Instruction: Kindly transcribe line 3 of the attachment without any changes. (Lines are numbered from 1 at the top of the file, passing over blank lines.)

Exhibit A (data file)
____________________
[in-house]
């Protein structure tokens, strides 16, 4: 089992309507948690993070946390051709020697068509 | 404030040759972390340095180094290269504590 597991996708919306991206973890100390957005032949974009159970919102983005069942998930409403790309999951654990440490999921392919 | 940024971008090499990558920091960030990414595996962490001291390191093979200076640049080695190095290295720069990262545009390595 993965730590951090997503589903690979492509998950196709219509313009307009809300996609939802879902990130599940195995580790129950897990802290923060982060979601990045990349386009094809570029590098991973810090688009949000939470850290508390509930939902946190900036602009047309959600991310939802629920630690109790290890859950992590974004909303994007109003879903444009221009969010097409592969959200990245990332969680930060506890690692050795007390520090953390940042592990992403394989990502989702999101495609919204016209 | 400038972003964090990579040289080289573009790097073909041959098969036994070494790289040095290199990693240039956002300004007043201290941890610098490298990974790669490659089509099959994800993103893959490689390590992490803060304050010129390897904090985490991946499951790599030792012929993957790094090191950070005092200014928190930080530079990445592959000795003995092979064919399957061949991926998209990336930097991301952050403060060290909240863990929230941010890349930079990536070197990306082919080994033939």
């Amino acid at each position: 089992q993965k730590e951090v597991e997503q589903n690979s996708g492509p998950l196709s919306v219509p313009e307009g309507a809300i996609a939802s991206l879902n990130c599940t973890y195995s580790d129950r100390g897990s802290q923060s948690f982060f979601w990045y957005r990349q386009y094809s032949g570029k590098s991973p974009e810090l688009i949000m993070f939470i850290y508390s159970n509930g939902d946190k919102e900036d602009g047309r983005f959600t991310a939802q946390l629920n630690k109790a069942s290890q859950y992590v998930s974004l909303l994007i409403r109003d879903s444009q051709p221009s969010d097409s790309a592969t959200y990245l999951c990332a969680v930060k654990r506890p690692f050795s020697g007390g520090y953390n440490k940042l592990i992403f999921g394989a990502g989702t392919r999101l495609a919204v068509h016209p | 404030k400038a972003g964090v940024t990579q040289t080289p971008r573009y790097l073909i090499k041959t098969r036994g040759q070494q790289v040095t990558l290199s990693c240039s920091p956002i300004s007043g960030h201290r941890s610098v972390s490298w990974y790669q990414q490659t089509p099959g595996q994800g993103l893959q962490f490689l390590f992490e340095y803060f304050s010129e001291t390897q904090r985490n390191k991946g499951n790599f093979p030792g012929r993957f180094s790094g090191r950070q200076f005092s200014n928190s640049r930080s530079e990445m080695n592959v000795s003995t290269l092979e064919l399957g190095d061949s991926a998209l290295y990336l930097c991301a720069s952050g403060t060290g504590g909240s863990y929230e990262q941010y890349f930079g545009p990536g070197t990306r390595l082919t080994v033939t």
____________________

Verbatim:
């Amino acid at each position: 089992q993965k730590e951090v597991e997503q589903n690979s996708g492509p998950l196709s919306v219509p313009e307009g309507a809300i996609a939802s991206l879902n990130c599940t973890y195995s580790d129950r100390g897990s802290q923060s948690f982060f979601w990045y957005r990349q386009y094809s032949g570029k590098s991973p974009e810090l688009i949000m993070f939470i850290y508390s159970n509930g939902d946190k919102e900036d602009g047309r983005f959600t991310a939802q946390l629920n630690k109790a069942s290890q859950y992590v998930s974004l909303l994007i409403r109003d879903s444009q051709p221009s969010d097409s790309a592969t959200y990245l999951c990332a969680v930060k654990r506890p690692f050795s020697g007390g520090y953390n440490k940042l592990i992403f999921g394989a990502g989702t392919r999101l495609a919204v068509h016209p | 404030k400038a972003g964090v940024t990579q040289t080289p971008r573009y790097l073909i090499k041959t098969r036994g040759q070494q790289v040095t990558l290199s990693c240039s920091p956002i300004s007043g960030h201290r941890s610098v972390s490298w990974y790669q990414q490659t089509p099959g595996q994800g993103l893959q962490f490689l390590f992490e340095y803060f304050s010129e001291t390897q904090r985490n390191k991946g499951n790599f093979p030792g012929r993957f180094s790094g090191r950070q200076f005092s200014n928190s640049r930080s530079e990445m080695n592959v000795s003995t290269l092979e064919l399957g190095d061949s991926a998209l290295y990336l930097c991301a720069s952050g403060t060290g504590g909240s863990y929230e990262q941010y890349f930079g545009p990536g070197t990306r390595l082919t080994v033939t």